In order to reach a state in which your anger no longer consumes you, try to recognize where the source of hurt is coming from and see if you can change it. If the situation cannot be fixed right away, adapt a different perspective. Realize that life is one large compilation of temporary events. Instead of expressing anger immediately towards someone, you can train yourself to express it differently through journaling or exercising. The more it shifts to productivity, the easier it is for you to let go when you’re not necessarily focusing on the situation anymore, but rather the activity you are doing to release that anger. Learn to forgive others, but also yourself within the process.

6. Be open to change.

You don’t have to change your life drastically overnight. Instead, you can go at the pace you are comfortable taking and try new experiences one day at a time. For instance, you can start off small by trying a new food. Next, you can go on a date. Before you know it, you may find yourself traveling to more places or moving to a new city within the future. Just don’t grow complacent in your comfort zone. Otherwise, you rob yourself of all the opportunities you can take to enrich your life. Change may not necessarily offer you progress each time, but without change, progression certainly can’t happen.

7. Accept the negative emotions you experience and don’t suppress or be afraid of them.

Know that you’re not any less of an amazing person that you are just because you still have insecurities, uncertainty, or sadness that linger. These are very much a valid part of what it means to be human. Don’t deny the bad days that happen just because they aren’t great. Getting better means taking the storm with you, not necessarily trying to abandon it every chance you get. It’s about confronting it —looking at it straight in the eye, and still managing to find the calm within you, even amidst the loud, confusing chaos.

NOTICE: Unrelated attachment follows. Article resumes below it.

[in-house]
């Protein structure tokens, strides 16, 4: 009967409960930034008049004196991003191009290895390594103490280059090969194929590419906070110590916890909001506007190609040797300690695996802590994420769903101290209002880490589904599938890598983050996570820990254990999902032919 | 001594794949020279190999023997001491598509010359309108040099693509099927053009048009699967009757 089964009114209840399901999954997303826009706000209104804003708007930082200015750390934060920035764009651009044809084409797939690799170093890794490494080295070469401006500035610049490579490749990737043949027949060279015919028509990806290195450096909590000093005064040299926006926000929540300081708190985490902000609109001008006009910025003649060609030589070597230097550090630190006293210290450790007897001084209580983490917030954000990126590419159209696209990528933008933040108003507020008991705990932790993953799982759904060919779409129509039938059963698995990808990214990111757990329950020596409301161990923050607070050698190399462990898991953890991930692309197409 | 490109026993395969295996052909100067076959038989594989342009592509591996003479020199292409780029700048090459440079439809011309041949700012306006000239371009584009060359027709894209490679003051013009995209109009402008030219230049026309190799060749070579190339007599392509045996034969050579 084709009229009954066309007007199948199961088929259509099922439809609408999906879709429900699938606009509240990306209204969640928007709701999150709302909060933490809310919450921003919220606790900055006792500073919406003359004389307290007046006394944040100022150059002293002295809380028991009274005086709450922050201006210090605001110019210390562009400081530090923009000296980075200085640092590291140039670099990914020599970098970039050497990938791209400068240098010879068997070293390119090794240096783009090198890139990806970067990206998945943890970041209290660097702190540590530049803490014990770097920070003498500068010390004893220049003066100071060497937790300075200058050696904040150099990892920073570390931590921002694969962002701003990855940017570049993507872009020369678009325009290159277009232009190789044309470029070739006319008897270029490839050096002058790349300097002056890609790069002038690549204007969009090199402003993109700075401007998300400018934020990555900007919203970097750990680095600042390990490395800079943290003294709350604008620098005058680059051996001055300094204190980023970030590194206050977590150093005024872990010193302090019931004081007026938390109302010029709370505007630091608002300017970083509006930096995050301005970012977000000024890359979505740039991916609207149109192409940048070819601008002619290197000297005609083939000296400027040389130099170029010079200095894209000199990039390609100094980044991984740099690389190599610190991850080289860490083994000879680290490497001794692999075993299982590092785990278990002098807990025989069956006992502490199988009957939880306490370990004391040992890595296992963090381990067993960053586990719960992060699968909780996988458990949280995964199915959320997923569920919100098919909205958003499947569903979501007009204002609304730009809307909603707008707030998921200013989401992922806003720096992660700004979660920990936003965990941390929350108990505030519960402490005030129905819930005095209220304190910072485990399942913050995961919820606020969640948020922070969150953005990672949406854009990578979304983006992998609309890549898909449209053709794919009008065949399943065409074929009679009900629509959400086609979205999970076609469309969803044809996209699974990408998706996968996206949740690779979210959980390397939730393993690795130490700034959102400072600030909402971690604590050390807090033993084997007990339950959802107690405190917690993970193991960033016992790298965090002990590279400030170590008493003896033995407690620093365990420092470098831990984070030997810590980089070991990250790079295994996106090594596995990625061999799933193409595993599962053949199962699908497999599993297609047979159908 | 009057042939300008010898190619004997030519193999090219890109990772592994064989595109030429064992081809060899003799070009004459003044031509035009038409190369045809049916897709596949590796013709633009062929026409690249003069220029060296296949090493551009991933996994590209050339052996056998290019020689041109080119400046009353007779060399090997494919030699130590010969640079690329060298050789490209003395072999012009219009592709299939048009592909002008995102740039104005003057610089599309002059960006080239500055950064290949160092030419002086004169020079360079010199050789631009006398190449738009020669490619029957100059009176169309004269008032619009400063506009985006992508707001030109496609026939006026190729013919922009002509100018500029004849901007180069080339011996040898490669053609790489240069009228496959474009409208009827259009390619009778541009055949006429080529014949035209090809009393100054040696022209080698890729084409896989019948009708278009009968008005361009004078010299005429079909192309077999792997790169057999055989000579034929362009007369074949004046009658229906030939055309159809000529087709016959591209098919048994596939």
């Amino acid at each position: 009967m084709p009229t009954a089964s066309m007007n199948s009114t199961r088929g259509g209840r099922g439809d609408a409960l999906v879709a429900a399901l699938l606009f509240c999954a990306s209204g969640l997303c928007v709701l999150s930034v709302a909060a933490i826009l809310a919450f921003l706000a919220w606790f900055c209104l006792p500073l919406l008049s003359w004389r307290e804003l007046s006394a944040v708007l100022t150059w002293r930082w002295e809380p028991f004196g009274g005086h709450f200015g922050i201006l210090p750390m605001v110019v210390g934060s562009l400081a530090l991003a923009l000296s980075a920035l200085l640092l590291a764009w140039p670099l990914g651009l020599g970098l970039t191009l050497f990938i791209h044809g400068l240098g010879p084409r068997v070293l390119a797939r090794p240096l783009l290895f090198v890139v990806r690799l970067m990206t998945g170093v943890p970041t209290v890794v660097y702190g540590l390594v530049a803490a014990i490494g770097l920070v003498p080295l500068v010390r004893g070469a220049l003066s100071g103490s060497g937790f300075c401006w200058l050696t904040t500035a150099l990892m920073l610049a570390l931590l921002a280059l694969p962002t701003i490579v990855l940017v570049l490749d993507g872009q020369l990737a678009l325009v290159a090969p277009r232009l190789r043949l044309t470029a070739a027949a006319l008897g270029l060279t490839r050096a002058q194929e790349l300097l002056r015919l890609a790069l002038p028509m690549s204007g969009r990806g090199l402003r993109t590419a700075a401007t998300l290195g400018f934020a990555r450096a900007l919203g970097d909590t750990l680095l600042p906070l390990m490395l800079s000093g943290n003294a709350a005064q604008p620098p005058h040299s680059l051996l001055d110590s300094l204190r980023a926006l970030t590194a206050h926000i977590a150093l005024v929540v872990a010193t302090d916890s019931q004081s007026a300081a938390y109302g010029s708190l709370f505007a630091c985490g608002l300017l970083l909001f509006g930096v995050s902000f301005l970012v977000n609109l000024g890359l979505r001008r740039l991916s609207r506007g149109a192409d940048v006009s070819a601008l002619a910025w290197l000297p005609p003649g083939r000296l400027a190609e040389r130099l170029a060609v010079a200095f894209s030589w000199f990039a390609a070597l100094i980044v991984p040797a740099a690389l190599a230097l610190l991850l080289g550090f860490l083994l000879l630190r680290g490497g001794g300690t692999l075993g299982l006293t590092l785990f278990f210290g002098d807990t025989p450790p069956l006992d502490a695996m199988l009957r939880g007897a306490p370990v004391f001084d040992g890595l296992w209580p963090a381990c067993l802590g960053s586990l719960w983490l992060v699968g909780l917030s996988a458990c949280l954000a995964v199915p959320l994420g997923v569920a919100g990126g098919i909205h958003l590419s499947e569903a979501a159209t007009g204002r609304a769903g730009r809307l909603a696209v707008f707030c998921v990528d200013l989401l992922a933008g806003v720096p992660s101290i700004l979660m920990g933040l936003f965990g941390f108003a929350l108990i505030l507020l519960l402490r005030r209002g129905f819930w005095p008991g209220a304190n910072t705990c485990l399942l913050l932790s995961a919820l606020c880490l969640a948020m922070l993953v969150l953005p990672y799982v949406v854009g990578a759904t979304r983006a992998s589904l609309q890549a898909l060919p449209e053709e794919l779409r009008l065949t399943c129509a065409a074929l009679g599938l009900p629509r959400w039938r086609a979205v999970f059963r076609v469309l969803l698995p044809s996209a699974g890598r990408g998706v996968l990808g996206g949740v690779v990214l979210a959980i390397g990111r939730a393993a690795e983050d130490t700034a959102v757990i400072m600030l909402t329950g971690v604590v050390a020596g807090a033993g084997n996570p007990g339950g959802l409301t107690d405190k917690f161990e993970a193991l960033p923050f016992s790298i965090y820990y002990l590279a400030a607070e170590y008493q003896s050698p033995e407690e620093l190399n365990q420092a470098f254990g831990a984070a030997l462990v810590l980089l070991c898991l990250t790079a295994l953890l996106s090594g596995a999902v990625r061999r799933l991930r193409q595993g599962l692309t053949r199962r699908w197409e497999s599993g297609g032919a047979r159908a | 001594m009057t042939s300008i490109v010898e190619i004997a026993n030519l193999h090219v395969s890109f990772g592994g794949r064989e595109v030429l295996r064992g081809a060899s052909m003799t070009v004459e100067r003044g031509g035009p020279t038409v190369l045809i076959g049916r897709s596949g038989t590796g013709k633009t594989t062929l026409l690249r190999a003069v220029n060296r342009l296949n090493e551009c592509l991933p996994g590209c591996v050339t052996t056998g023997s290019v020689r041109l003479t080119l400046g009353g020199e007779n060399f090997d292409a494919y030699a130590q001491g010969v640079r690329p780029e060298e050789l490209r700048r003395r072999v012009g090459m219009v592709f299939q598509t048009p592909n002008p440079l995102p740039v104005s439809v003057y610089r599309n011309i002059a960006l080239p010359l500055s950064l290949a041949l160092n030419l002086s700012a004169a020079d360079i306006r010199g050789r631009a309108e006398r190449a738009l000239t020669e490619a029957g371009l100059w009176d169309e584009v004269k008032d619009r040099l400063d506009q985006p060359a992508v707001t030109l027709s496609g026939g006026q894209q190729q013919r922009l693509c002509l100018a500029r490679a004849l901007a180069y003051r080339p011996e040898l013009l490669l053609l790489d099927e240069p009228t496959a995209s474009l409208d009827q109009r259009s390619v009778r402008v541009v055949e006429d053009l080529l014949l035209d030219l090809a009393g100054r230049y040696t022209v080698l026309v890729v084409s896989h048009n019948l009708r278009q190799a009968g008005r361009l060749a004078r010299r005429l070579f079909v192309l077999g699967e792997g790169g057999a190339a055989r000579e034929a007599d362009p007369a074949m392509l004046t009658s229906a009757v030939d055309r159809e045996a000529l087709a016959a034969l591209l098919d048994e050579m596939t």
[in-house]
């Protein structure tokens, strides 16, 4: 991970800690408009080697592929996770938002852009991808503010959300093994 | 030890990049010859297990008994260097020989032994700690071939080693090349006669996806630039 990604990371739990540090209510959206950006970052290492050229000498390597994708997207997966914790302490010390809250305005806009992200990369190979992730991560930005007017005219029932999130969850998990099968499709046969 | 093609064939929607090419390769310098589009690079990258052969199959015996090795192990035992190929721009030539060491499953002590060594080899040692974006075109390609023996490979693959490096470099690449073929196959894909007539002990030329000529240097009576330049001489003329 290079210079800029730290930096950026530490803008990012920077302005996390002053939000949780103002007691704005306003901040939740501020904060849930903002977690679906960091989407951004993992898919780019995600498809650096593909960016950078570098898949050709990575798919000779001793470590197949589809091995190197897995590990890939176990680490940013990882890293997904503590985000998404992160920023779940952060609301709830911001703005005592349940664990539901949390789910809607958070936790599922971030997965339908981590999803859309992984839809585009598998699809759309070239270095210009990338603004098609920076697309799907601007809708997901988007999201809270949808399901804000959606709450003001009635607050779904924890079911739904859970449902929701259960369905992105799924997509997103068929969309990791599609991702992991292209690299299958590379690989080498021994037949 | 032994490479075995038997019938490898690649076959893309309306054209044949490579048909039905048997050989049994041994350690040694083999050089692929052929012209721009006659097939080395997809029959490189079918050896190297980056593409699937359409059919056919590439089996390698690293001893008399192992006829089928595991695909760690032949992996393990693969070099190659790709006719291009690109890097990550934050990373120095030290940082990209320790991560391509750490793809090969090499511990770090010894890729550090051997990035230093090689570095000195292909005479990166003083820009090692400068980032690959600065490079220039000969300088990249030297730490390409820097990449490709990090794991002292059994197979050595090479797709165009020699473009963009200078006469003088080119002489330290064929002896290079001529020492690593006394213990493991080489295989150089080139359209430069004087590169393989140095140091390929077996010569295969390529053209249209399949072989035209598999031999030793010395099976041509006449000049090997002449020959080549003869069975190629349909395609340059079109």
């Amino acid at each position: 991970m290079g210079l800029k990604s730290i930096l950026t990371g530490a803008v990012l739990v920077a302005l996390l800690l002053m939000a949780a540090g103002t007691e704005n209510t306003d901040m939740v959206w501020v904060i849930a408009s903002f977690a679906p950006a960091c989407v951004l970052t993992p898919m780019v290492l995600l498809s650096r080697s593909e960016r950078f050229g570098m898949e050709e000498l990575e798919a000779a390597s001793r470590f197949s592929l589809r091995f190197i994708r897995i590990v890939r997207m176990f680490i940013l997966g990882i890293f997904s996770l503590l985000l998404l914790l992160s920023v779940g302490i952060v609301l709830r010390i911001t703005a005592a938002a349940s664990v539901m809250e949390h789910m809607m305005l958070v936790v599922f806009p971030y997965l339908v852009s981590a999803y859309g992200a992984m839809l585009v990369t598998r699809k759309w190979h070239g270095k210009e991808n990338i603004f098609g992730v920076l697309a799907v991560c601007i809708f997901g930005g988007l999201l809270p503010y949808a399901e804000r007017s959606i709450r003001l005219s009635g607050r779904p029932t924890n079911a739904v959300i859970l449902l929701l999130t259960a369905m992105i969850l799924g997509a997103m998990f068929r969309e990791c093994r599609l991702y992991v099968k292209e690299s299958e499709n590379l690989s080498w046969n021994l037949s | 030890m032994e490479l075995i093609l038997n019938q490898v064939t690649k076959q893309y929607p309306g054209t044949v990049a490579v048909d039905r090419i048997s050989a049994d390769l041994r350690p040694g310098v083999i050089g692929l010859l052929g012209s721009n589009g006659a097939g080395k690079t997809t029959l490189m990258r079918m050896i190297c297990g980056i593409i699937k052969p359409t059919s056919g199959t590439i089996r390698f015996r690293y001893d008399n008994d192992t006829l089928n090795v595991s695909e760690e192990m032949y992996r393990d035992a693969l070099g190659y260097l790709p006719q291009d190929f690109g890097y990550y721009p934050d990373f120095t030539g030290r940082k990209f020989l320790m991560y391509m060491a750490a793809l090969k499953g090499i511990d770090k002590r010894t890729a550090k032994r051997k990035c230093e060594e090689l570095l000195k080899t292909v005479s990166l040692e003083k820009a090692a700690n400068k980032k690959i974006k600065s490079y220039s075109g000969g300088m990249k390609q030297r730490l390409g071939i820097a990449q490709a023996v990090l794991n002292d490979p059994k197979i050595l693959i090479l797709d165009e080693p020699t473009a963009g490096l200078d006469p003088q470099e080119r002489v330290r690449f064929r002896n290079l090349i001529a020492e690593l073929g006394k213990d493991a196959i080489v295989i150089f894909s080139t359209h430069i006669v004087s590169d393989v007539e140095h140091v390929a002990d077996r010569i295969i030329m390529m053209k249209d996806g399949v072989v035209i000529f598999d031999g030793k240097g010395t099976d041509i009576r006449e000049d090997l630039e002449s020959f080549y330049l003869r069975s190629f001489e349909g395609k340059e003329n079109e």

Do you find these tips helpful? Psych2Go would love to hear your thoughts! Please be sure to leave a comment down below!

 

References:

Mager, D. (2017, January 17). 8 Strategies to Work Through Anger and Resentment. Psychology Today. Retrieved November 2, 2017.

Quindlen, K. (2017, September 30). 18 Uncomfortable Signs You’re Actually Becoming a Better and Stronger Person. Thought Catalog. Retrieved November 2, 2017.

Rampton, J. (2014, December 9). 15 Ways to Become a Better Person. Inc. Retrieved November 2, 2017.

Catherine Huang
Catherine Huang graduated from the University of Rhode Island with a BA in English. She has a penchant for storytelling, ramen, and psychology. Catherine is a writer for Psych2Go and looks forward to reaching out to its growing community, hoping to encourage others to tap into self-examination and confront life's challenges head on with the most difficult questions.

4 Comments

  1. This article came in the right moment.
    I want to change so much recently,to destroy parts of me I don’t longer recognize myself with,and enjoyed a lot finding this article in this moment.

    1. Hi Hilary, thanks for reading. =) I’m glad you were able to resonate with the article, and during a relevant time in your life. I especially love moments like that, too. And I understand that feeling very much. The part about destroying parts of myself I no longer want to identify with. I think part of becoming a more evolved person means letting go of what was consuming us —letting old habits that kept us from growing go to ruins before we go through our transformation. I think my favorite part of it all is looking back in retrospect and knowing I’ve come a long way, because when I’m in the middle of it happening, some days I think I won’t be brave or resilient enough to get through the bad. But, I do it anyway. And I hope you do, too. =) Thanks for being honest and sharing your thoughts. I hope you have a great day!

  2. One will not have a more precise yet condense version for self improvement.
    would love to read more article from you.

    1. Hi Vista, thanks so much for reading! =) I’m glad you found this article helpful. I can most definitely write more articles about self-improvement in the future. Are there any particular topics you would like to read about? I hope you have a great day!